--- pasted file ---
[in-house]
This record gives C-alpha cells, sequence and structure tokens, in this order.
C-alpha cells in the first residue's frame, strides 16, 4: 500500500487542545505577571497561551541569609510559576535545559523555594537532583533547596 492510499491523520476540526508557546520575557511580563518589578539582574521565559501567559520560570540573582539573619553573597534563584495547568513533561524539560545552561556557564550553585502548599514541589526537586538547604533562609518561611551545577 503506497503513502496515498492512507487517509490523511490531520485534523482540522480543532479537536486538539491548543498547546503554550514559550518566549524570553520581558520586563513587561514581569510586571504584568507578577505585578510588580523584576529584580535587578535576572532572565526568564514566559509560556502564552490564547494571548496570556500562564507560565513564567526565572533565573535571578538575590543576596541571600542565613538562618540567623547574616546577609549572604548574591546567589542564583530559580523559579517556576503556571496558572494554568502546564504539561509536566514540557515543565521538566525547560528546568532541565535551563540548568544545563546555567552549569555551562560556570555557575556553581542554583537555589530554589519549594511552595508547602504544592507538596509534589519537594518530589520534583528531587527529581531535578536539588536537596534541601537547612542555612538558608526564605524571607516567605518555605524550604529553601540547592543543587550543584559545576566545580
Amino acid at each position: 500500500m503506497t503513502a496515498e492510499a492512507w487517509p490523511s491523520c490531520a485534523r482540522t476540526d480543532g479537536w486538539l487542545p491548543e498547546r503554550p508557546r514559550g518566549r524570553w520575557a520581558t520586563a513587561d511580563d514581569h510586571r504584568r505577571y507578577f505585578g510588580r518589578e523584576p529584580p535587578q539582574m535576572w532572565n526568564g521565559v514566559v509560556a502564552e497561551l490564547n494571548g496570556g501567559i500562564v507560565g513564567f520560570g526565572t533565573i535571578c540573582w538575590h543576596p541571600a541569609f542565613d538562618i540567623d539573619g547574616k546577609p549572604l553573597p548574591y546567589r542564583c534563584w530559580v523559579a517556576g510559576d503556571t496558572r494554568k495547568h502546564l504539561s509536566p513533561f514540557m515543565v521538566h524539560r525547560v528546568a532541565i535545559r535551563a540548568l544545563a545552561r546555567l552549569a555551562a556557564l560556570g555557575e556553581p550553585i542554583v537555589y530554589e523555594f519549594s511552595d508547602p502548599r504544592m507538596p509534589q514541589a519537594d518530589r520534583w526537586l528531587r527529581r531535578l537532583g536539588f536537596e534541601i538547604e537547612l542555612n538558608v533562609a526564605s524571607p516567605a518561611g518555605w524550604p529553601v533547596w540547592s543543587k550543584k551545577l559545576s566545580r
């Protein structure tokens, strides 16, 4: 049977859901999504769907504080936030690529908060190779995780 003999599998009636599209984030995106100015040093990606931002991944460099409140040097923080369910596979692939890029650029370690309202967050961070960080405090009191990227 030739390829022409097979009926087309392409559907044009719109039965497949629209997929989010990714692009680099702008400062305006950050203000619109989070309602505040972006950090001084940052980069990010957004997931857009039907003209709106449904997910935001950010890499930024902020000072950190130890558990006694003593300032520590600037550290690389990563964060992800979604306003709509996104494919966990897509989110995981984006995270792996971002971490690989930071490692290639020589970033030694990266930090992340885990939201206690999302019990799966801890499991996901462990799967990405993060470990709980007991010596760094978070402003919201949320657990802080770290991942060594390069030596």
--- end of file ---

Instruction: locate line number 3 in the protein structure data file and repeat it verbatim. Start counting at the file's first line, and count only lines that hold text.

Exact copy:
C-alpha cells in the first residue's frame, strides 16, 4: 500500500487542545505577571497561551541569609510559576535545559523555594537532583533547596 492510499491523520476540526508557546520575557511580563518589578539582574521565559501567559520560570540573582539573619553573597534563584495547568513533561524539560545552561556557564550553585502548599514541589526537586538547604533562609518561611551545577 503506497503513502496515498492512507487517509490523511490531520485534523482540522480543532479537536486538539491548543498547546503554550514559550518566549524570553520581558520586563513587561514581569510586571504584568507578577505585578510588580523584576529584580535587578535576572532572565526568564514566559509560556502564552490564547494571548496570556500562564507560565513564567526565572533565573535571578538575590543576596541571600542565613538562618540567623547574616546577609549572604548574591546567589542564583530559580523559579517556576503556571496558572494554568502546564504539561509536566514540557515543565521538566525547560528546568532541565535551563540548568544545563546555567552549569555551562560556570555557575556553581542554583537555589530554589519549594511552595508547602504544592507538596509534589519537594518530589520534583528531587527529581531535578536539588536537596534541601537547612542555612538558608526564605524571607516567605518555605524550604529553601540547592543543587550543584559545576566545580